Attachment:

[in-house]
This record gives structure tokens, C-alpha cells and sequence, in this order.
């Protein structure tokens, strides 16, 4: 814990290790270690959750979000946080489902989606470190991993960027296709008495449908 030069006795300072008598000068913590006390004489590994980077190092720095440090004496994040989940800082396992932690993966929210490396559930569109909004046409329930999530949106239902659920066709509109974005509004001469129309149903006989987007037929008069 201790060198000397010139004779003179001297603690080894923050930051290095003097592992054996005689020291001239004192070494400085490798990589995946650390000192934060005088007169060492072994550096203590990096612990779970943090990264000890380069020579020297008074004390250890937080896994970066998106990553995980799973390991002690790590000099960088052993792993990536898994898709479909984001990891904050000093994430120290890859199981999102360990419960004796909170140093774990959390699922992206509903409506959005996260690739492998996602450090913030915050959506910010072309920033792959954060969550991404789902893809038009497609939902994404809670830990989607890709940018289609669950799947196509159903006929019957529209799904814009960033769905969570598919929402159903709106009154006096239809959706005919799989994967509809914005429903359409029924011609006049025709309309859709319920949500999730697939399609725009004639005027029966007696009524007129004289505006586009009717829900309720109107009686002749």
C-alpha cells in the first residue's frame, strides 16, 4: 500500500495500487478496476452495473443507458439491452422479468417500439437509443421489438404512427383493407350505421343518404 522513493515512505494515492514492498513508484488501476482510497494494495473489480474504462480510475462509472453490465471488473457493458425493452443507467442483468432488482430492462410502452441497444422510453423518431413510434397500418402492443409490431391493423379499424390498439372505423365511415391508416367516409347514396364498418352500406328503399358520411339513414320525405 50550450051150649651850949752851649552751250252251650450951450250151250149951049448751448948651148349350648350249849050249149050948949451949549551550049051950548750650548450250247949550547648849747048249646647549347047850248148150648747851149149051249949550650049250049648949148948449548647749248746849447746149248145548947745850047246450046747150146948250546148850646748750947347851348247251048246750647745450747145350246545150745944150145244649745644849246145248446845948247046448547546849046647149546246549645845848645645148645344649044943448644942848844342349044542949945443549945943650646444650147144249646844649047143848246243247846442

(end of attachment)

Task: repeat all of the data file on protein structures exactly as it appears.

[in-house]
This record gives structure tokens, C-alpha cells and sequence, in this order.
């Protein structure tokens, strides 16, 4: 814990290790270690959750979000946080489902989606470190991993960027296709008495449908 030069006795300072008598000068913590006390004489590994980077190092720095440090004496994040989940800082396992932690993966929210490396559930569109909004046409329930999530949106239902659920066709509109974005509004001469129309149903006989987007037929008069 201790060198000397010139004779003179001297603690080894923050930051290095003097592992054996005689020291001239004192070494400085490798990589995946650390000192934060005088007169060492072994550096203590990096612990779970943090990264000890380069020579020297008074004390250890937080896994970066998106990553995980799973390991002690790590000099960088052993792993990536898994898709479909984001990891904050000093994430120290890859199981999102360990419960004796909170140093774990959390699922992206509903409506959005996260690739492998996602450090913030915050959506910010072309920033792959954060969550991404789902893809038009497609939902994404809670830990989607890709940018289609669950799947196509159903006929019957529209799904814009960033769905969570598919929402159903709106009154006096239809959706005919799989994967509809914005429903359409029924011609006049025709309309859709319920949500999730697939399609725009004639005027029966007696009524007129004289505006586009009717829900309720109107009686002749």
C-alpha cells in the first residue's frame, strides 16, 4: 500500500495500487478496476452495473443507458439491452422479468417500439437509443421489438404512427383493407350505421343518404 522513493515512505494515492514492498513508484488501476482510497494494495473489480474504462480510475462509472453490465471488473457493458425493452443507467442483468432488482430492462410502452441497444422510453423518431413510434397500418402492443409490431391493423379499424390498439372505423365511415391508416367516409347514396364498418352500406328503399358520411339513414320525405 50550450051150649651850949752851649552751250252251650450951450250151250149951049448751448948651148349350648350249849050249149050948949451949549551550049051950548750650548450250247949550547648849747048249646647549347047850248148150648747851149149051249949550650049250049648949148948449548647749248746849447746149248145548947745850047246450046747150146948250546148850646748750947347851348247251048246750647745450747145350246545150745944150145244649745644849246145248446845948247046448547546849046647149546246549645845848645645148645344649044943448644942848844342349044542949945443549945943650646444650147144249646844649047143848246243247846442